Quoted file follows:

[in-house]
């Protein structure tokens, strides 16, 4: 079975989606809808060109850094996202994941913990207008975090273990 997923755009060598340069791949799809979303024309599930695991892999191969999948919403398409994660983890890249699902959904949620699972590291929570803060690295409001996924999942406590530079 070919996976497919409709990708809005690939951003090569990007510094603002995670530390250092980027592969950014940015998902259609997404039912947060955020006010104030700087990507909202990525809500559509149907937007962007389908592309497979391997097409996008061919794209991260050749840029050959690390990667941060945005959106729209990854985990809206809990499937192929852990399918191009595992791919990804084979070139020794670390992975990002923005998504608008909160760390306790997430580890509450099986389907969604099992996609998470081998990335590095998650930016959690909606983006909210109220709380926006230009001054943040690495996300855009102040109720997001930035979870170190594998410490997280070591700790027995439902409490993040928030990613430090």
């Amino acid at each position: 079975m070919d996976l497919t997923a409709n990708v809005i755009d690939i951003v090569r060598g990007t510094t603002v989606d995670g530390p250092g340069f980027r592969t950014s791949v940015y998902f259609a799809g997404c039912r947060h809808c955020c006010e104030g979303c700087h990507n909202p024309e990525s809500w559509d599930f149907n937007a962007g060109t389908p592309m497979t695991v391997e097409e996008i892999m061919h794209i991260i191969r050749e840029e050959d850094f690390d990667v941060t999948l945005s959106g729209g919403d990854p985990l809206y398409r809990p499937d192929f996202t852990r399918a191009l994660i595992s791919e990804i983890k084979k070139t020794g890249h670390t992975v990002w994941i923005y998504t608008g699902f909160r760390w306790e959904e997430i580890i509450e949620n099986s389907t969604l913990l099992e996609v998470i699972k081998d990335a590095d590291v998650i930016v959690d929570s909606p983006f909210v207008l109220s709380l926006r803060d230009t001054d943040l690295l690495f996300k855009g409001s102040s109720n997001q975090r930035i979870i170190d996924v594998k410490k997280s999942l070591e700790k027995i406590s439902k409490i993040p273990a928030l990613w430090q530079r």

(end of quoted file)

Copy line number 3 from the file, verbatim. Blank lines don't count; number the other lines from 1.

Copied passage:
């Amino acid at each position: 079975m070919d996976l497919t997923a409709n990708v809005i755009d690939i951003v090569r060598g990007t510094t603002v989606d995670g530390p250092g340069f980027r592969t950014s791949v940015y998902f259609a799809g997404c039912r947060h809808c955020c006010e104030g979303c700087h990507n909202p024309e990525s809500w559509d599930f149907n937007a962007g060109t389908p592309m497979t695991v391997e097409e996008i892999m061919h794209i991260i191969r050749e840029e050959d850094f690390d990667v941060t999948l945005s959106g729209g919403d990854p985990l809206y398409r809990p499937d192929f996202t852990r399918a191009l994660i595992s791919e990804i983890k084979k070139t020794g890249h670390t992975v990002w994941i923005y998504t608008g699902f909160r760390w306790e959904e997430i580890i509450e949620n099986s389907t969604l913990l099992e996609v998470i699972k081998d990335a590095d590291v998650i930016v959690d929570s909606p983006f909210v207008l109220s709380l926006r803060d230009t001054d943040l690295l690495f996300k855009g409001s102040s109720n997001q975090r930035i979870i170190d996924v594998k410490k997280s999942l070591e700790k027995i406590s439902k409490i993040p273990a928030l990613w430090q530079r």